Just about a week away—time really does pass so quickly. I was pretty upset when my surgery was rescheduled to mid-March. That two week delay felt like a big deal, I didn’t want to wait all that extra time. Truth be told, it was a good thing. I had hoped to finish chemo and then be back to normal two weeks later, by the time I would have normally headed back in for another infusion. The effects of chemo are cumulative, though, and so I’ve needed that extra time. That last round really took a lot more energy out of me. The achiness and bone pain weren’t quite as bad, but man, have I been tired. Plus, we have a big nine year old birthday party this weekend, and then I need to have everything ready to celebrate her big day with family, her classroom, and her bus stop friends on her actual birthday, so there’s a lot of planning, purchasing, and baking that I need to do before surgery. Those extra two weeks have been a surprise blessing.
I’ll head to the hospital early on Wednesday the 13th, there are several pre-op procedures that I need to do. There’s still that one pesky lymph node that lit up on my PET scan but no on has been able to find since. So I’ll start off my morning in nuclear medicine for a CT scan/localization of that node. The head of the women’s imaging will be doing the procedure himself to make sure they can find the node in question and remove it as part of the surgery. They’ll also Inject some sort of dye (technical, I know!) that will help them find the sentinel lymph nodes—those are are the first lymph nodes that filter the lymph fluid from the breast. If the sentinel (first) lymph nodes don’t have any cancer cells in them, then it’s pretty safe to assume that the cancer didn’t travel beyond the breast. After all the pre-op procedures and doctor’s visits, I should head back for surgery around noon. I expect to be awake (and very hungry!) around dinner time. I’ll stay in the hospital overnight and will come home around lunchtime on Thursday.
I spent almost an hour this morning with a physical therapist at the recommendation of my plastic surgeon. It was a great appointment, very informative, and the physical therapist was such a delightful woman. Someone from her department will stop by the morning after surgery to chat with me and give me some tips and exercises. I’m so glad she met with me ahead of time, though, so I don’t have to try to process and remember all that information while I’m sore, sleepy, and drugged! For the first two weeks, I’m not supposed to lift my arms above shoulder level and I’m not even supposed to carry my own purse. After two weeks, I can start working on increasing my range of motion but I’m still not supposed to lift anything over five or ten pounds. After six weeks I’ll be free of any restrictions and can finally go for a run, but I will still have to work to slowly increase my flexibility and strength. Both she and my plastic surgeon have really encouraged me that I should not be just sitting around with my arms at my side. I need to walk around and try to act as normally as one can within the limits they’ve given me. The confidence this appointment has given me is invaluable. I’m not afraid of overdoing it and hurting myself, and I know the importance of staying “active.” She said it might take a year to get back to where I am right now, but that there won’t have to be a “new normal.” I’ll just be normal.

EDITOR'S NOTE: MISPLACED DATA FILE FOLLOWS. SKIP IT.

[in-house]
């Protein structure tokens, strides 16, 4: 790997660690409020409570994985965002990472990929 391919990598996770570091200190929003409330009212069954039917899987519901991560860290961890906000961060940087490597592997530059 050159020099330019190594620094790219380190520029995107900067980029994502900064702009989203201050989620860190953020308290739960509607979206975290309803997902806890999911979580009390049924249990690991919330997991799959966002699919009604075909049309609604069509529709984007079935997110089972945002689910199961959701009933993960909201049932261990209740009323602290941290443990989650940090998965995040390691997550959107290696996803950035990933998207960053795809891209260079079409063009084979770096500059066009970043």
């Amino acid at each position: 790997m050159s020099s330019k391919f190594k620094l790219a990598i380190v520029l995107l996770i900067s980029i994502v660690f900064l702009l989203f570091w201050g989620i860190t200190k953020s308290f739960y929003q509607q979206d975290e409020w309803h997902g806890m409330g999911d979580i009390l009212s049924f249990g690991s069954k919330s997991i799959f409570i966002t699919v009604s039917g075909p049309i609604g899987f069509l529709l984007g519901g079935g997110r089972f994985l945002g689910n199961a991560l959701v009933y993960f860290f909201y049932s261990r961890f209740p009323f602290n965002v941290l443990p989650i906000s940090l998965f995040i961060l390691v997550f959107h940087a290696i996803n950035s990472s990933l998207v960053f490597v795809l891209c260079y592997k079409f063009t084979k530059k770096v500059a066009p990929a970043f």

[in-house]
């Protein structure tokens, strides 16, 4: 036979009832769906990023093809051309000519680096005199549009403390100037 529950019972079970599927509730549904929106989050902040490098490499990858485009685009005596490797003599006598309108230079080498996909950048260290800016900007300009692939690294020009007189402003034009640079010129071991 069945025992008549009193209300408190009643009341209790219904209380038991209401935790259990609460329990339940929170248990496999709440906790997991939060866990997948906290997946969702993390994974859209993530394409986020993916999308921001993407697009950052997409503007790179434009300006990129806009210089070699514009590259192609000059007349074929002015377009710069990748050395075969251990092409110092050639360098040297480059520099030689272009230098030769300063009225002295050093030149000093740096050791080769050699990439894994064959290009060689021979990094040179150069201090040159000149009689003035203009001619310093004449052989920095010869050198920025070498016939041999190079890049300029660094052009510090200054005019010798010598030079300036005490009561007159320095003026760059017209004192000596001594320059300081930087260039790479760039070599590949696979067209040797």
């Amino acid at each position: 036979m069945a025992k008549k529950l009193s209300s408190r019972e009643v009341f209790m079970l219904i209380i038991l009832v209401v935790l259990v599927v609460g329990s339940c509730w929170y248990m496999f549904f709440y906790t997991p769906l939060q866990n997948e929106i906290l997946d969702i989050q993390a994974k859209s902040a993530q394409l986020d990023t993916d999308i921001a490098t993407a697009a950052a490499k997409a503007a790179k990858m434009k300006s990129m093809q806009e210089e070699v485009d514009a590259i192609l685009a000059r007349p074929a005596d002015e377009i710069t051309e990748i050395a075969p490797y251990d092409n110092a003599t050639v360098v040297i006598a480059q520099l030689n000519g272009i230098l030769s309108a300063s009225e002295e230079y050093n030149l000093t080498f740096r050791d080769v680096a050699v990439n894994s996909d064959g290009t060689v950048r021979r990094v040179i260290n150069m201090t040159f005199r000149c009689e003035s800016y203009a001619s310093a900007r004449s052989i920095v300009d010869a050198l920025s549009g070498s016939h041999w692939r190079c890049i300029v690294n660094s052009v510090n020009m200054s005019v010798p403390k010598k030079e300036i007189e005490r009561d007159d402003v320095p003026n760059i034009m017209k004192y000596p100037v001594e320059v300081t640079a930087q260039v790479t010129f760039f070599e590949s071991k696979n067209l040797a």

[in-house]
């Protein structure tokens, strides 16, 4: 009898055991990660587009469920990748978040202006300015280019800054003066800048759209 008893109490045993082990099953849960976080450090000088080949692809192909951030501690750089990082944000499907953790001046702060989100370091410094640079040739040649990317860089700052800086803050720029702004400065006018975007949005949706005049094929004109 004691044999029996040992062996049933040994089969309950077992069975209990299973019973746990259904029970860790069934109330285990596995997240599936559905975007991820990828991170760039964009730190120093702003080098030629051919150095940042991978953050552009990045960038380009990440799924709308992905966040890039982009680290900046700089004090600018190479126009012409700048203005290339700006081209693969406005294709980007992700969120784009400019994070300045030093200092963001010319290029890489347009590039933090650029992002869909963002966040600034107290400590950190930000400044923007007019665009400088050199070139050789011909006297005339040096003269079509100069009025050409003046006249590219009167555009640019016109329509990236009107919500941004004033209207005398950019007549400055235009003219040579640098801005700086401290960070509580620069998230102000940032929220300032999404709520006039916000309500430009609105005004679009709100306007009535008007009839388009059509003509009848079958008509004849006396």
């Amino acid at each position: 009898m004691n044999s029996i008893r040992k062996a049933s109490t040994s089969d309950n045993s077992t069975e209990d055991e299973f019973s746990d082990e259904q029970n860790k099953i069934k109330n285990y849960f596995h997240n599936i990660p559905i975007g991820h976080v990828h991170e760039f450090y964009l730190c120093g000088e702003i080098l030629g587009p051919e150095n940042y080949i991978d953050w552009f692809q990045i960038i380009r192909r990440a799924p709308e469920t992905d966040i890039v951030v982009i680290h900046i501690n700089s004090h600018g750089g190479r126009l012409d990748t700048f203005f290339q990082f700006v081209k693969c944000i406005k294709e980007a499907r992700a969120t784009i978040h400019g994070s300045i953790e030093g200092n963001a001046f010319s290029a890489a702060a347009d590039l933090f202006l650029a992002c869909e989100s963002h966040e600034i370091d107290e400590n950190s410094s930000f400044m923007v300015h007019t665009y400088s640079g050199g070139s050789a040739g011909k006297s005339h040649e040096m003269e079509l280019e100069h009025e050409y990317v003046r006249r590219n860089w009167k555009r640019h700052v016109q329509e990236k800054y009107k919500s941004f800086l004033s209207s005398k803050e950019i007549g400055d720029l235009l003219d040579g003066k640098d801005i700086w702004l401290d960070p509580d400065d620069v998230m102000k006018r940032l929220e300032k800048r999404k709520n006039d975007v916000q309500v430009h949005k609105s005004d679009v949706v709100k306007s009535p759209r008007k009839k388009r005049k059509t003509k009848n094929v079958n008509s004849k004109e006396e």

Of course, I’m apprehensive, but I’m looking forward to surgery next week. Mostly, I’m looking forward to putting all this behind me. I’m ready to start the slow road to normal, and to see what steps will be next. Spending a couple weeks unable to drive, lift my purse, or even pour a full gallon of milk will be tough. But I’ll have lots of support and am looking forward to hanging out and passing the time with friends and family. And so with just a week remaining, I have a few more things to squeeze in. There are lists to make, shopping to do, bags to pack, and I’m hoping to get in another run or two before I take a hiatus. This will be a busy, fun week!